The correct translation is "from the evil."
>"2 and that we may be delivered from the unreasonable and evil men, for the faith [is] not of all; 3 and stedfast is the Lord, who shall establish you, and shall guard [you] from the evil;" (2 Thes. 3:2-3, YLT)
Both 1st and 2nd Thessalonians are generally agreed to have been written approx. 50-51 AD. This places the time of the letters during the period when the Jews were troubling the assemblies of God. It continues the subject from 1 Thessalonians praising their faithfulness
in the face of tribulations and is a reference back to 2 Thess. 1:4-6 about the tribulation and persecutions from the Jews. The evil then of 2 Thes. 3:3 was the troublesome and painful suffering they were caused by the Jews out of Jerusalem (1 Thess. 2:14; Acts 14:2; 17:5-8, 13).
Excerpt from the Pulpit commentary makes excellent point -
"The word "evil" may be either masculine or neuter: if masculine, then it denotes "the evil one;" if neuter, then "evil" in general. There is nothing in the word itself to determine its meaning; this must be learned from the context. Most commentators (Calvin, Bengel, Olshausen, Hofmann, Macknight, Ellicott, Eadie, and Bishop Alexander) suppose that the evil one is meant; and it is so rendered in the R.V.: "Guard you from the evil one." But it is better to take the word abstractly "evil" in general, whether evil persons or evil things; as a contrast to "every good word and work" (2 Thessalonians 2:17). So Alford, Lunemann, De Wette, Jowett, Lillie. There is the same difference of opinion with regard to the words in the Lord's Prayer: "Deliver us from evil;" or "from the evil one" (R.V.). Here, also, notwithstanding the high authorities on the opposite side, we consider that our Lord's words are not limited to the evil one, but are to be taken generally - "evil" in the widest sense, as being much more forcible. 2 Thessalonians 3:3" Source: Biblehub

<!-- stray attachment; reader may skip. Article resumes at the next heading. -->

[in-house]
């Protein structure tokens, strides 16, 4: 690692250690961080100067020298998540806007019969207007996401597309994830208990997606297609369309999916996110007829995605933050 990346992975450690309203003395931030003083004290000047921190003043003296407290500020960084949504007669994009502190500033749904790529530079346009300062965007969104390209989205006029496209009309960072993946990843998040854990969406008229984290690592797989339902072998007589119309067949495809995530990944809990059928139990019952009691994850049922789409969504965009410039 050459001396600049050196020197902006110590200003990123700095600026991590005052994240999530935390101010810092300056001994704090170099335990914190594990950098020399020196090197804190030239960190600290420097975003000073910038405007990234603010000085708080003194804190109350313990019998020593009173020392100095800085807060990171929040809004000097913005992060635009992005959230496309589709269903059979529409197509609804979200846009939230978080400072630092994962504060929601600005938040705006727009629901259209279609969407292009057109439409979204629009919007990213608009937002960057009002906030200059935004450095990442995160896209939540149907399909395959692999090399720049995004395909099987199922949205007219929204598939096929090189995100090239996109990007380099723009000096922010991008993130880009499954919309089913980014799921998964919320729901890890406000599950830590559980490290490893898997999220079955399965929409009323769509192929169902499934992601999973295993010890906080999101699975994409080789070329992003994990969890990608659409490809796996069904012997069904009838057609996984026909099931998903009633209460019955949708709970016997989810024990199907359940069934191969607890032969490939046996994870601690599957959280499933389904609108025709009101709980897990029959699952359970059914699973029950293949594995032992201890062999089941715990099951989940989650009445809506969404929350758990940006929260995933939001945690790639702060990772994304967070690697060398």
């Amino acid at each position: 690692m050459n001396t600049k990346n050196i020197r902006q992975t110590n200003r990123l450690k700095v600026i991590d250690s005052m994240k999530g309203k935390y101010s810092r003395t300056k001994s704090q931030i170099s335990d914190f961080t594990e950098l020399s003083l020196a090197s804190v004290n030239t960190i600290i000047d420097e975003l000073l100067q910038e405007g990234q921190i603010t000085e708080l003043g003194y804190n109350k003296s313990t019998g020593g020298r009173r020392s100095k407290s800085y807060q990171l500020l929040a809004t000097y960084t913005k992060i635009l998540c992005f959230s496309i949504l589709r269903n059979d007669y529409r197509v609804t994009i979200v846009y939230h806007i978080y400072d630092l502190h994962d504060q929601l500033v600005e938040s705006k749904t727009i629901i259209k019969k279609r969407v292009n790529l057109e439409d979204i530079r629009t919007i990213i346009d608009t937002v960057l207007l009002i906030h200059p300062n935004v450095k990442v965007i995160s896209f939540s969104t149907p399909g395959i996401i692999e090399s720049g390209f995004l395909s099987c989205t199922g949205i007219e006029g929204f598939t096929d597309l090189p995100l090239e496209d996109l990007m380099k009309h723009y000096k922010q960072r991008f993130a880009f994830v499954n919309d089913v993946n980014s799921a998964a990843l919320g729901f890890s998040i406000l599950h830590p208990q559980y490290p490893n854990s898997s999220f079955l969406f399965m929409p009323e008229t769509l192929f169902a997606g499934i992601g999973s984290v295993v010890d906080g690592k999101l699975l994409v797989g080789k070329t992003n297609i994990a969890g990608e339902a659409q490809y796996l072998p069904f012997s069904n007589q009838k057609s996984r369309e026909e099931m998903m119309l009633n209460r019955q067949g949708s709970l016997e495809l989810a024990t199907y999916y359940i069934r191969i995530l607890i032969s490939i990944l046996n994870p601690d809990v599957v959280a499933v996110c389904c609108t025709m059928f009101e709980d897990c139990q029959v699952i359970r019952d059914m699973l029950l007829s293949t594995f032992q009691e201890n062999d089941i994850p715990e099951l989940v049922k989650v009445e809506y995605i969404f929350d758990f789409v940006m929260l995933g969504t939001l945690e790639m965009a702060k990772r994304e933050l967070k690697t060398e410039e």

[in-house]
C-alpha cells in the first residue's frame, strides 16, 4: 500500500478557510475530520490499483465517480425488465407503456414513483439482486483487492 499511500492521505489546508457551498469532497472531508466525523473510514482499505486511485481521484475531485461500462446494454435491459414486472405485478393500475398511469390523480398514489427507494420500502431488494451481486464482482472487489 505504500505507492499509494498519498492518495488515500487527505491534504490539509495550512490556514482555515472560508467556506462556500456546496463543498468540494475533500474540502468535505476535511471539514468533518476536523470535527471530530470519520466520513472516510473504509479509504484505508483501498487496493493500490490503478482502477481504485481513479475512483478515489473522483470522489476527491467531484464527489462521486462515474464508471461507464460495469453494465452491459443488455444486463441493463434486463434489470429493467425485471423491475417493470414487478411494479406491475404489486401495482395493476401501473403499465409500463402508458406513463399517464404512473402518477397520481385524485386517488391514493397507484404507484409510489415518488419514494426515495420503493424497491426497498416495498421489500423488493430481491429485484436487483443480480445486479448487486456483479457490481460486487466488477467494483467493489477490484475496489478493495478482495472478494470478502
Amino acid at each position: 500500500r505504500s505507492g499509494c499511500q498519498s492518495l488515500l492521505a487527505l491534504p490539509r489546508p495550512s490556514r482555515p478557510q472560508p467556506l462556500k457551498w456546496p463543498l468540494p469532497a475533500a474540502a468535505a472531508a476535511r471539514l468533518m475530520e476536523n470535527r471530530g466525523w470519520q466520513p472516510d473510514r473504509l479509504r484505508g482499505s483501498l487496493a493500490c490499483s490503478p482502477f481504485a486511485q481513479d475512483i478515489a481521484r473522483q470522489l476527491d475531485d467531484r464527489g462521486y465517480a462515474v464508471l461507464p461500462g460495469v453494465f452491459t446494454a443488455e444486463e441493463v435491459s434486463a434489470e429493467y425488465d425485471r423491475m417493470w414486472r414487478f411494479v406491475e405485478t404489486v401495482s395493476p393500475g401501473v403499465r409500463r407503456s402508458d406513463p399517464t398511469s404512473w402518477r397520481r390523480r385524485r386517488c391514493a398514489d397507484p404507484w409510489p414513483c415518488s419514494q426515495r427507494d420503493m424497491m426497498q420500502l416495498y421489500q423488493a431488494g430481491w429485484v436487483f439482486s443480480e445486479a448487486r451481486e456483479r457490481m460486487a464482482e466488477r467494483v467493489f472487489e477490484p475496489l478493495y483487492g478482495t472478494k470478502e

It is always best to keep the scriptures in the time frame in which they were written and to stay with the context / subject matter.